Publisher: Lion Hudson | Publication date: 20th November 2015
An exquisitely written murder mystery of a mild paranormal persuasion, that’s the best description I can muster for this book! Being drenched in local history, longstanding family feuds emerge to take centre stage. With a nod toward a deathly curse, a trio of curious artefacts connected to Cromwell are sure to bring tragedy to the door of St Mark’s Church.
Father Gilbert’s ex-detective instincts battle with his logic after a series of disturbing visions are bestowed upon him. Following the death of his wife, his faith is forever intact and he’s ever the professional, taking his duties seriously. So when he is called to the aide of a parishioner, who is threatening to jump from the tower of the church, he rushes there without delay. What awaits him is a distraught fellow by the name of Colin Doyle, who after an odd conversation exchange, hands Father Gilbert a gold medallion. Shortly afterwards, Doyle jumps to his death. Gilbert calls for his staff to assist, but peculiarly there is no body and it’s determined that Colin Doyle could not have jumped, as he was discovered later, hanging in his garage at home.
And then a body appears on Lord Haysham’s land, a body under a bridge. It’s clear it’s been there since a bygone era. The ground had already been disturbed before the police arrive on the scene, pressing a further investigation as to why.
More sinister experiences later for both Gilbert and those around him, it seems pentagrams are becoming a popular theme after being discovered at the scene of the most recent crimes. This, plus the rivalry of two families spanning centuries are keeping a so-called curse alive, threatening to haunt Father Gilbert and bring St Mark’s into disrepute. Even the police investigators are competing against one another. It seems this case is bringing out the worst in everyone.
Through sheer tenacity, together with Father Benson’s chauffeuring skills and the watchful eye of the church secretary, who throws a cold stare at the flirtatious artefact expert, Mary Aston, Gilbert must restore order and get to the bottom of the so-called resurrected curse. The task is made more difficult as he is expending precious energy trying to resist Mary’s charms. Gilbert just needs to remember to take a service every now and then before his secretary becomes even more restless!
Exactly how far will the killer be prepared to take their duty is anyone’s guess. One thing’s for sure, good and evil will clash swords and the lives of those who remain connected to the investigation hang precariously by a thread. The paranormal connotations are subtle yet enough to make an impact, and given the church’s unofficial investigation it goes without saying there’ll be references to religion, but it’s not presented in a preachy tone.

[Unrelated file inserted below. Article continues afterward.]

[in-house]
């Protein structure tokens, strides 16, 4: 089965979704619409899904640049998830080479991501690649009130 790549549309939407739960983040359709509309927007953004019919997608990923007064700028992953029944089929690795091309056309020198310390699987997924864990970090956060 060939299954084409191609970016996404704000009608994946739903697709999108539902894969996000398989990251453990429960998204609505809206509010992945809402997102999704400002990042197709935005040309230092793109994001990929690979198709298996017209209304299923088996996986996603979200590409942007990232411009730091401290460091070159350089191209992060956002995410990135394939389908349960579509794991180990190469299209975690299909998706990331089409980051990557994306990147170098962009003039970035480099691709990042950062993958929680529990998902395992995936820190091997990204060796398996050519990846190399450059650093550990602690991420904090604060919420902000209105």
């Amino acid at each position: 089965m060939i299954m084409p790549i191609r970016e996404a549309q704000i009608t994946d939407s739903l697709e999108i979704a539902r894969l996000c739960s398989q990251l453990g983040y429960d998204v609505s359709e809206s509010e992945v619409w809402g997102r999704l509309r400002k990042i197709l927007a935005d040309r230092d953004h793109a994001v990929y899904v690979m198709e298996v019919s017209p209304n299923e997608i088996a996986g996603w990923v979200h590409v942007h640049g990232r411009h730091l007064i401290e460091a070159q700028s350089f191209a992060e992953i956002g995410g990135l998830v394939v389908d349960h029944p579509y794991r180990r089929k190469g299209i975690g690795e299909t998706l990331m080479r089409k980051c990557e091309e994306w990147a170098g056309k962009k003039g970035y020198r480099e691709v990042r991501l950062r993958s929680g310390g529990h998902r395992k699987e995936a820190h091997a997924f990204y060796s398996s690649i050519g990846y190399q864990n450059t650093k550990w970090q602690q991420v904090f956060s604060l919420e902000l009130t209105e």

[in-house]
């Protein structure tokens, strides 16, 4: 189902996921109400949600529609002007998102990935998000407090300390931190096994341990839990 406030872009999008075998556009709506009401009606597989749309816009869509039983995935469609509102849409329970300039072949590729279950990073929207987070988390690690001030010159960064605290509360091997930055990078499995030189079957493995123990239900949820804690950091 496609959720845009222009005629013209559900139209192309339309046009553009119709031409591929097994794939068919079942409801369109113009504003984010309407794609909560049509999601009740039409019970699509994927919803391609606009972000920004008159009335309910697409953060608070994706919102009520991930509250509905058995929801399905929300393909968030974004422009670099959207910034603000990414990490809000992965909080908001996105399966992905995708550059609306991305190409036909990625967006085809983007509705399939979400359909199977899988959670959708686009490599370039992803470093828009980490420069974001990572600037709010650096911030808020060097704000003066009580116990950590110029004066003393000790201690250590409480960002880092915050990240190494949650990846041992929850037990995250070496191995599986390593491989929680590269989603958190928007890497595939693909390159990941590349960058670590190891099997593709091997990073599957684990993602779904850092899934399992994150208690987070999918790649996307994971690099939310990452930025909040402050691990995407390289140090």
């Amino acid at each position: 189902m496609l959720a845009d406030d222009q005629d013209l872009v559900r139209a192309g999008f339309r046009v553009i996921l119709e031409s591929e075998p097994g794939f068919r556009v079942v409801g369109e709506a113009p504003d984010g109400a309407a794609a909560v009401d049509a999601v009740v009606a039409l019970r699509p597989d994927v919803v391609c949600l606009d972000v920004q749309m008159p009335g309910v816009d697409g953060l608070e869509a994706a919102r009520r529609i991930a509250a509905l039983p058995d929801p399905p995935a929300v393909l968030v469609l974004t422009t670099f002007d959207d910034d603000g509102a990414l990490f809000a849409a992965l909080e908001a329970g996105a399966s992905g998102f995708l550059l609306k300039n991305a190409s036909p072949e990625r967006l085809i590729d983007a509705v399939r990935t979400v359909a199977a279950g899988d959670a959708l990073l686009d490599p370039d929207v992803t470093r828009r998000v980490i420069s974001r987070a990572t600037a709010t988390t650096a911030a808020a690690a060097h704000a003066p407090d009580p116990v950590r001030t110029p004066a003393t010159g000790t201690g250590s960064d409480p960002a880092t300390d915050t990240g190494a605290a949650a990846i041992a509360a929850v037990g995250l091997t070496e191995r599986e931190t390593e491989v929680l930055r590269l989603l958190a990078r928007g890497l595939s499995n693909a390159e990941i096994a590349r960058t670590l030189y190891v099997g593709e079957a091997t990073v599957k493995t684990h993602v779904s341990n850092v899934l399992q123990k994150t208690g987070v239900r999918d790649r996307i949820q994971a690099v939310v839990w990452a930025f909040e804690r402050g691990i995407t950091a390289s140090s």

This is a genuine, brooding mystery concerning an inheritance that no one wants. The drama unfurls magnificently, with a dash of witty dialogue and a wonderful host of varied characters it kept me engrossed. If you like your crime approached in a traditional way while still having some meat on its bones, then you won’t go far wrong with A Body Under The Bridge.
(Courtesy of Amazon UK)
A former Scotland Yard detective, Father Gilbert knows about death. But, now a priest of a modest Anglican church in the small town of Hailsham, he didn’t expect it to show up like this – in the suicide of a man who threw himself off the church tower, and in the discovery of a two-hundred-year-old body beneath an ancient bridge.
The deaths are linked. The mummified corpse under the bridge, a murder victim, reignites a centuries-old battle between two local families – the Todds and the aristocratic Hayshams. Then both David Todd and Lord Haysham begin to act strangely. They are fearful for reasons they won’t explain.
When Lord Haysham is murdered, David Todd is the prime suspect. But Todd is acting maniacal, claiming great forces of evil are at work. An entire history of violence and depravity begins to emerge – interweaving the history of several local families with a secret occult society that engages in Black Masses. Has the Society emerged again?
(Courtesy of Amazon UK)
Paul McCusker is Creative Director at Focus on the Family. He has sold more than a million books and twenty million audio dramas. His name is also heard daily on radio stations all over the world, and by at least two million listeners every weekend through the Adventures in Odyssey series.
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